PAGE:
Staff Member
NFFN Member
Not really something that gets discussed in relation to direct drilling but without doubt one of the most important operations in making one pass establishment successful ?

Good quality straw and chaff spread is essential and some combines seem to to achieve this much better than others

My experience over the last 10 years is with Claas Lexions which have always produced good results. Are others as good now or is the current trend towards straw rakes evidence that combine manufacturers need to take the issue of straw chop and spread more seriously if they want to sell to direct anyone pass seeders ?
Current version of the Massey Delta @ 30ft is not good! Next generation of Delta's will have 35ft and a power spreader. Probably not very useful to anyone reading as in all probability you probably would never consider one.

No-till has different requirements. No need for the straw to be chopped ultra- short - indeed this may causing an increased amount of hairpinning. Having said this something like a Claydon does not like long straw so it depends on your drill.

Stripper headers are the ultimate in my view in conjunction with true no-till and I'd be very happy if anyone could crack the problem with losses. Pod stick applied to wheat anyone?!
I can not say enough about the importance of residue distribution. I tried it once without a chaff spreader and an inferior straw spreader on a CIH. Not a good idea. Not only a bear trying to plant thru it, but the slugs were using the dense chaff mat as a home base for their destructive talents.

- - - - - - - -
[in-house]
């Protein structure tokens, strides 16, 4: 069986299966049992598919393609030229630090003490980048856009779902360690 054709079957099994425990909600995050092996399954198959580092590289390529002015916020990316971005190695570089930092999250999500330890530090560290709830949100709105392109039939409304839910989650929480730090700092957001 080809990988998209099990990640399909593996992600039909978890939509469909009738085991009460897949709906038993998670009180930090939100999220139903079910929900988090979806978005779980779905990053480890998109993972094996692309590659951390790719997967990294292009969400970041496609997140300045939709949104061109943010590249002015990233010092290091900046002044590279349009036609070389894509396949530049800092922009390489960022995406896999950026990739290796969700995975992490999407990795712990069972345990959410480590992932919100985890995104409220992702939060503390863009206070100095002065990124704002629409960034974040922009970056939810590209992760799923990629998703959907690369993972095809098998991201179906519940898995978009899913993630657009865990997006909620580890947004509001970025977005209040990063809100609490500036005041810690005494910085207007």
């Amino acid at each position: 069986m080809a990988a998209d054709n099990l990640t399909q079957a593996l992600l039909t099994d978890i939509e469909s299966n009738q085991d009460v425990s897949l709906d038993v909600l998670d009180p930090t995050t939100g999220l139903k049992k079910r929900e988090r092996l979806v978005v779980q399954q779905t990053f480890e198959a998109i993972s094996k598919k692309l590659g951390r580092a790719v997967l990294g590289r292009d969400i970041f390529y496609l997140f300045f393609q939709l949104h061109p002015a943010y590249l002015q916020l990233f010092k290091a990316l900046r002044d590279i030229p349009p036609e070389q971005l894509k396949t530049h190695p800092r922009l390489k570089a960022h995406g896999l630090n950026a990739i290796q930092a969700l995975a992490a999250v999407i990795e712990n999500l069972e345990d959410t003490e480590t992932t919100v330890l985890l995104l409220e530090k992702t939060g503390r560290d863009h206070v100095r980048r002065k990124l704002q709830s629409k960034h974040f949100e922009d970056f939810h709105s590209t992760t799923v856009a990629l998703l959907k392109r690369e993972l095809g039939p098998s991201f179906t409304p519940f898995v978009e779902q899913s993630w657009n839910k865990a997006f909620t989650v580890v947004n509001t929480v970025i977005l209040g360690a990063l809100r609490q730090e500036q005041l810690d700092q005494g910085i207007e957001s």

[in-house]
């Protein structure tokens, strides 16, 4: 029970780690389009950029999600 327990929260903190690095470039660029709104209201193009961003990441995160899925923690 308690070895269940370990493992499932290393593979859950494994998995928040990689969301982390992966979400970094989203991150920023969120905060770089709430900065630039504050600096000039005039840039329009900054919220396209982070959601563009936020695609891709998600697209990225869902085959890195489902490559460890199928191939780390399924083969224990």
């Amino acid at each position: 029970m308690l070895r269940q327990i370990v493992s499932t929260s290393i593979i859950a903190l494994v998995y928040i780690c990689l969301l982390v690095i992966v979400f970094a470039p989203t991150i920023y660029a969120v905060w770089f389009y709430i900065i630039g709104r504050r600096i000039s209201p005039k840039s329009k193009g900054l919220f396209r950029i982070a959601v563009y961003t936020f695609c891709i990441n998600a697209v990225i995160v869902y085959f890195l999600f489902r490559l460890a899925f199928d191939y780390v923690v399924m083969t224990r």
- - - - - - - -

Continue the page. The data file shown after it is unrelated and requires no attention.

I still only have the CIH factory spreading system as that is all I have access to at the time, but it is a far better system than not having one.


Even our lexion straw chopper and chaff spreader was not good enough to stop slugs this year wish I had lifted the header right up and just took the heads off leavening the straw as long as I could still standing
TT is a must for dd I would say


Luckily, on wheat we bale the straw so there's little residue to have to distribute, and we try and cut the stubble at a fair height to get at least some OM back. On rape we try and cut as close up to the pods as we can to help alleviate distribution problems, and speed up the combine a bit. the chopper just spreads to 6.6m but it's a bit touch and go. We run Cerexbibs because, as you can see, there's not much room for anything wider round here, as much as we'd like it!




BASE UK Member
Or buy an older 570tt like we did for under 1000 acres :lol: massive overcapacity but we don't dry much now :p :cool:

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HSENI names new farm safety champions

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Written by William Kellett from Agriland

The Health and Safety Executive for Northern Ireland (HSENI) alongside the Farm Safety Partnership (FSP), has named new farm safety champions and commended the outstanding work on farm safety that has been carried out in the farming community in the last 20 years.

Two of these champions are Malcom Downey, retired principal inspector for the Agri/Food team in HSENI and Harry Sinclair, current chair of the Farm Safety Partnership and former president of the Ulster Farmers’ Union (UFU).

Improving farm safety is the key aim of HSENI’s and the FSP’s work and...